Chromosomes have proteins called histones that bind to DNA. DNA has two strands that twist into the shape of spiral ladder called helix. The four building blocks of DNA are the; adenine (A), thymine (T), guanine (G), and cytosine (C). The attachment of these four bases can form chemical bond called as base pairs, which connect the two DNA strands.CHAPTER II. DNA FINGERPRINTING DEFINITION, HISTORY AND TYPESIn this chapter, the discussion regarding DNA Fingerprinting was elaborated through documenting definitions, history and types. DNA fingerprinting is a 6 “DNA-based identification system that relies on genetic differences among individuals or organisms”. In DNA Fingerprinting, identifying an individual from a sample can be accomplished through looking at the unique pattern that the DNA of that specific individual have.
7 By finding out the length of the DNA, and the number of the DNA sequences, performing DNA fingerprinting would be possible.In the history of our world, it is factual that DNA Fingerprinting has truly evolved, through the effort of Dr. Alec J. Jeffreys, an English geneticist, DNA fingerprinting technique was known.
7 The said technique was invented in the year of 1984.This is where he found out that in an individual’s DNA, the DNA sequences are multiple replication of each other, and amazingly, the number of repeated sequences are different from any other individual. For the record, DNA fingerprinting was first used in an immigration case. In there, DNA fingerprinting helped in finding out relation between the immigrants with the people they claim as their close relatives. It was a great success and event in the history of DNA fingerprinting.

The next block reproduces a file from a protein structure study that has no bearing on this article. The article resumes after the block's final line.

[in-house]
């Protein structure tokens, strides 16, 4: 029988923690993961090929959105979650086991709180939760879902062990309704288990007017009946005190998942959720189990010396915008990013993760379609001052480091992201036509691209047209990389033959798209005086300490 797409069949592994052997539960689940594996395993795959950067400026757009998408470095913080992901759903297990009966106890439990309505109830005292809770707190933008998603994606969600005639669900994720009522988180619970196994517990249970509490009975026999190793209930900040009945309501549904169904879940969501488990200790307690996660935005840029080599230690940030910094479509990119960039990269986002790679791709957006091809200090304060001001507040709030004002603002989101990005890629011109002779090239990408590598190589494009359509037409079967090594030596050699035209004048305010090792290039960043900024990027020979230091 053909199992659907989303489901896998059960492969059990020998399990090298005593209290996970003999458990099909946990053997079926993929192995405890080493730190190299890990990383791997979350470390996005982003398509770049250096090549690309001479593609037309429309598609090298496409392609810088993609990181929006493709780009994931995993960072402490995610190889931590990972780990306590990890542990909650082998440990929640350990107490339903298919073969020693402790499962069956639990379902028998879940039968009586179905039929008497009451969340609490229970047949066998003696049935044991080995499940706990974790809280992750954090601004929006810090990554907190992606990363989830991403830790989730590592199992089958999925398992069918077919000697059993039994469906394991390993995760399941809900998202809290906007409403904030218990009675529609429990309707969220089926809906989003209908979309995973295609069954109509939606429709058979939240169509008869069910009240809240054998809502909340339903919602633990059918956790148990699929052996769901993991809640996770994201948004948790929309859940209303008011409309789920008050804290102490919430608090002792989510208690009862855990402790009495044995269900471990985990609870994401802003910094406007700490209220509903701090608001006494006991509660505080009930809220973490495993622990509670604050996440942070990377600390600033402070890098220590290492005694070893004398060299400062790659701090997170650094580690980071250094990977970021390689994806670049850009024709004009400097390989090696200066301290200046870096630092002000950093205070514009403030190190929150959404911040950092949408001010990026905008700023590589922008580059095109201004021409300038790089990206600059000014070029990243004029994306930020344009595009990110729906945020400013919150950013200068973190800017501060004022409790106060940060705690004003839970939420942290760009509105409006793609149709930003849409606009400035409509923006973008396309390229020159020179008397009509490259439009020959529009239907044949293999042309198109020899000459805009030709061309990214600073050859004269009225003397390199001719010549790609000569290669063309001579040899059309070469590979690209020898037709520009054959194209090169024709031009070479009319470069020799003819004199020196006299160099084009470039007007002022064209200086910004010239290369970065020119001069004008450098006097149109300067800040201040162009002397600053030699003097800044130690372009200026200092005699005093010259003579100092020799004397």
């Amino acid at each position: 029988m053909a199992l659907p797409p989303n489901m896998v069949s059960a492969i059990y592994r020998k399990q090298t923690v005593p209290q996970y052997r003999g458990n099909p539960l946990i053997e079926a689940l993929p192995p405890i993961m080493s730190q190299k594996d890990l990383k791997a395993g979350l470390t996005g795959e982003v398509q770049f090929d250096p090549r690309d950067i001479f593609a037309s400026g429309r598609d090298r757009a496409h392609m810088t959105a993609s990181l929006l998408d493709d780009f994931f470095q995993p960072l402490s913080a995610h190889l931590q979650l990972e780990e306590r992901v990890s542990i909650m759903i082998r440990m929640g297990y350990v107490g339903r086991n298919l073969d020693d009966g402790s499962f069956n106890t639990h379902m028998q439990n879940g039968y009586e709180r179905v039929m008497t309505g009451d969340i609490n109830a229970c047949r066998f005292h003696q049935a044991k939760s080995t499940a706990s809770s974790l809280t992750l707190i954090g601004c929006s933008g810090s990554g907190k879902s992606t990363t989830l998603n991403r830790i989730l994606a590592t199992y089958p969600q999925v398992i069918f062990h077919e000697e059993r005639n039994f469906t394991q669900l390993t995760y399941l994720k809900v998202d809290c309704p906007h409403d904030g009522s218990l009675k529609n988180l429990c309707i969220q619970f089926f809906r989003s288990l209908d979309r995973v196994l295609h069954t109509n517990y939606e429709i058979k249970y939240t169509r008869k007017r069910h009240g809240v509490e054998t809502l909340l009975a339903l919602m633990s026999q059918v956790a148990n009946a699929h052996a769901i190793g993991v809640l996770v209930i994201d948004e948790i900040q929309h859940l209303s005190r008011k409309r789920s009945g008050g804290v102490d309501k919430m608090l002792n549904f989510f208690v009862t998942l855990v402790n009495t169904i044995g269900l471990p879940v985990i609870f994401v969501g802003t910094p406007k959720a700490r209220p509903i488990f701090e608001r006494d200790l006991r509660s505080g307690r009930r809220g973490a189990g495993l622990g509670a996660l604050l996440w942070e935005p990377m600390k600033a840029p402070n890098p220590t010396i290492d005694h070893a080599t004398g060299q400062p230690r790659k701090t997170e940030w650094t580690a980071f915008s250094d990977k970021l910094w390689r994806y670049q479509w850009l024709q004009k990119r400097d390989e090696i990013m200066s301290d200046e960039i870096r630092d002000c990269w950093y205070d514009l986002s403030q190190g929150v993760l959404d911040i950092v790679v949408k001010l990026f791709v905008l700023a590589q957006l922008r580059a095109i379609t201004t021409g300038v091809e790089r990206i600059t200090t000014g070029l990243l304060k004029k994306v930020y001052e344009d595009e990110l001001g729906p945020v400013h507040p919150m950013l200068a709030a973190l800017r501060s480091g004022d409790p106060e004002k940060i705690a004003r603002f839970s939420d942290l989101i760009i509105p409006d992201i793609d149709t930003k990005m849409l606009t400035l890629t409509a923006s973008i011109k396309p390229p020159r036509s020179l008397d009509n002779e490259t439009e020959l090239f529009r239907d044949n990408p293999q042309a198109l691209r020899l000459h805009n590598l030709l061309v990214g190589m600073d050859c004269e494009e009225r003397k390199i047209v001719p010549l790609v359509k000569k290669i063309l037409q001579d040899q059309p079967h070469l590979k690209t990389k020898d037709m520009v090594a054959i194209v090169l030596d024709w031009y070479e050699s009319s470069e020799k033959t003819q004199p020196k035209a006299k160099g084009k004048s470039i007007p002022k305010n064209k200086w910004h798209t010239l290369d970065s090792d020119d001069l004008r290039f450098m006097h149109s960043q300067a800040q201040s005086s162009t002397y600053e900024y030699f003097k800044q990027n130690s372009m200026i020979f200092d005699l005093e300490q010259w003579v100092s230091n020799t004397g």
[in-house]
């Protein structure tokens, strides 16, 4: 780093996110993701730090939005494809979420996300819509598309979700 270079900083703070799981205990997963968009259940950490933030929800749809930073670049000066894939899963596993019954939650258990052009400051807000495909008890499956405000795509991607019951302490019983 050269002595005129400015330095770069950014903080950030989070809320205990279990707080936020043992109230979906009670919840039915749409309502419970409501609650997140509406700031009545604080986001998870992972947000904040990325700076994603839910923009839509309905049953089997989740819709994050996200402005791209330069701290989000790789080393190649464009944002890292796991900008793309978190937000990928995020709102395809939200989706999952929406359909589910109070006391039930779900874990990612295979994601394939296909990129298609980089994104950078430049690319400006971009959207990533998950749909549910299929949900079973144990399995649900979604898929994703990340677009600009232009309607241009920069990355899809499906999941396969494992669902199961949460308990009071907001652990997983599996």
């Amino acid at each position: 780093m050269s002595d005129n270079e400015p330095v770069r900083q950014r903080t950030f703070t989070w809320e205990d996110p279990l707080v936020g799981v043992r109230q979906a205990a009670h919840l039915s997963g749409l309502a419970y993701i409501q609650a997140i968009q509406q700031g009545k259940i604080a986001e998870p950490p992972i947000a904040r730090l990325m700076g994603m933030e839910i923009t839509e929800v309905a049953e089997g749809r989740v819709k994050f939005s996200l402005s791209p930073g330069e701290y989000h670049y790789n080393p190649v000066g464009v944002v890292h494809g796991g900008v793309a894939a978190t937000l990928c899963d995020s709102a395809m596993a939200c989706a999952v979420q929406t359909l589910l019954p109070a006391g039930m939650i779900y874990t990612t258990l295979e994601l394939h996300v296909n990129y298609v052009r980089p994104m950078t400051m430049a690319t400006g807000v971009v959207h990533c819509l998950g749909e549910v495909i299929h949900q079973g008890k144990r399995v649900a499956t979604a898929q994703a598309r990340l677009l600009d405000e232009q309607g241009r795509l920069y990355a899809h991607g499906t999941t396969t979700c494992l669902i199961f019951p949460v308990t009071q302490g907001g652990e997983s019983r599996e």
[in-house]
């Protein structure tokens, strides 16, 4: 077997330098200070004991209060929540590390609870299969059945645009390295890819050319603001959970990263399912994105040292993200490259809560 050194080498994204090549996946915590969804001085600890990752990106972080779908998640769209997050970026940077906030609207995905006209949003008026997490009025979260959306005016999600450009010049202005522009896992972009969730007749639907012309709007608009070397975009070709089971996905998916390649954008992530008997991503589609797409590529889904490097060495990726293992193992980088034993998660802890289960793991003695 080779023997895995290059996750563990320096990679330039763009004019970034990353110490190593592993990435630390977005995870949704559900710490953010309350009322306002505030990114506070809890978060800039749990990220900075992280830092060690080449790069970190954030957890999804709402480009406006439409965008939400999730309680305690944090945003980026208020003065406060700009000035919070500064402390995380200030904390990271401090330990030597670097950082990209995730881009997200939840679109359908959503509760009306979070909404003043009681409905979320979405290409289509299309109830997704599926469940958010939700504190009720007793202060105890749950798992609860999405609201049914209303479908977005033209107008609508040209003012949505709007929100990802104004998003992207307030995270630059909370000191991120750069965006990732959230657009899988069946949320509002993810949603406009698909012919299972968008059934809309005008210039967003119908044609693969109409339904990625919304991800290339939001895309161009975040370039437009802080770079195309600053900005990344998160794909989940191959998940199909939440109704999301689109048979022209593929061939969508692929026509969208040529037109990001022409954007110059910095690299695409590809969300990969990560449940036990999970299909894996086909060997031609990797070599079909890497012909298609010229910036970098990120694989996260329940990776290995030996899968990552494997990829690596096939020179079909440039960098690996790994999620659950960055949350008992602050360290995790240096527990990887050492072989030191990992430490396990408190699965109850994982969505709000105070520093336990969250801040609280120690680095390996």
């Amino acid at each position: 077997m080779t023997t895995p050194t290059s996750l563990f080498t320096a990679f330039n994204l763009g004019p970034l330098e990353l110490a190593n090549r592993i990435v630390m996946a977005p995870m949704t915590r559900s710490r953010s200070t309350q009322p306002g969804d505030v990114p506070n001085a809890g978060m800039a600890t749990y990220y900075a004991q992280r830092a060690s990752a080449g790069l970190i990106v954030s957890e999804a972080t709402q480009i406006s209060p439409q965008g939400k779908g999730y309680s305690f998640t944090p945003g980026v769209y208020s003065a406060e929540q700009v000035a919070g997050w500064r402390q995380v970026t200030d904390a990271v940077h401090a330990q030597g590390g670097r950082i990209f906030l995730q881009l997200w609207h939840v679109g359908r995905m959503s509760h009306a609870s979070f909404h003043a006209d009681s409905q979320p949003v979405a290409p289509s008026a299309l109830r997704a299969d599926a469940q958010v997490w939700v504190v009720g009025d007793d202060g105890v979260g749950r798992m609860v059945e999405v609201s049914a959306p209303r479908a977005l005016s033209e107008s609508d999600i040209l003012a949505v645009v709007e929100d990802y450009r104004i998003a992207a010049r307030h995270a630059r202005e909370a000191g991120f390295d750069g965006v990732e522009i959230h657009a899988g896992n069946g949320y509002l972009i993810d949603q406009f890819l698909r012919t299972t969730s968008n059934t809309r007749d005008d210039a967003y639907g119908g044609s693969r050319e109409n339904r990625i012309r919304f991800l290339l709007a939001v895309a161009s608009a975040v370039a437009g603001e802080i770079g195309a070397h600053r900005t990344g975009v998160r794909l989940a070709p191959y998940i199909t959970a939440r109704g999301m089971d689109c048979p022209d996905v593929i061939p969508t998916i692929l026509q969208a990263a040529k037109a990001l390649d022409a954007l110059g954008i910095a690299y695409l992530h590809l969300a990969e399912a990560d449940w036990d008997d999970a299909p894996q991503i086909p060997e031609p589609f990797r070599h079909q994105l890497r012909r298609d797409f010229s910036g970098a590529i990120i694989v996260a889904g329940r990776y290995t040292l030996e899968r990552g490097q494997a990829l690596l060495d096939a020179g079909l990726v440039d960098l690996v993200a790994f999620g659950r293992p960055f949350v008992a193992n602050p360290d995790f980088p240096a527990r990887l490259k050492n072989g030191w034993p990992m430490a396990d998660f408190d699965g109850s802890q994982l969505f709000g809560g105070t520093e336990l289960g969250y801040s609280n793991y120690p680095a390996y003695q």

Year Event1935 Andrei Nikolaevitch Belozersky isolated DNA in its pure from1953 James Watson and Francis Crick explained the double helical structure of DNA1966 Marshall Nirenberg, Heinrich Manthaei and Severo Ochoa demonstrated and explained about the genetic codes in the DNA which consisted of three nucleotides base each of 20 amino acids.Table 1. Significant Events in the DNA Fingerprinting History 7In terms of types, Scientists have developed two main methods to examine differences in DNA.
The first is Restriction Fragment Length Polymorphism (RFLP) which is usually used to analyze relatively long VNTRs, and the second is Polymerase Chain Reaction (PCR) which is usually used to analyze relatively short STRs. Each method has advantages and disadvantages. RFLP type of DNA Fingerprinting9 In RFLP as a method of DNA Fingerprinting (also known as Restriction Fragment length Polymorphism was first used in Scotland in 1987, this is where RFLP blooms as a functional method of DNA Fingerprinting. RFLP fingerprinting analyzes the lengths of specific DNA bands excised from the main DNA molecule by cutting with restriction enzymes. The band lengths vary depending on the number of repeating sequences.
These repetitions, known as Variable Number Tandem Repeats (VNTRs), can repeat from one to thirty times. RFLP fingerprinting, compared to other techniques, has limitations. The main limitation is the initial amount of DNA needed for analysis (Table 2).
This procedure does not amplify the DNA, so if there is not enough DNA present, RFLP fingerprinting cannot be performed. Additionally, RFLP fingerprinting is a slow process. Analysis typically requires about 3-4 weeks of laboratory work under the best circumstances. Figure 2: The Amount of DNA necessary for RFLP Type Fingerprints. 8In RFLP DNA fingerprinting, 10 the first step to do is the isolation and purification of DNA, second is the PRC amplification and restriction enzyme digestion, third, separation and detection of the digested products via electrophoresis, fourth, analyzation of data to generate the fragment profile for each sample and lastly, clustering analysis based on the profile of sample gathered in step 4.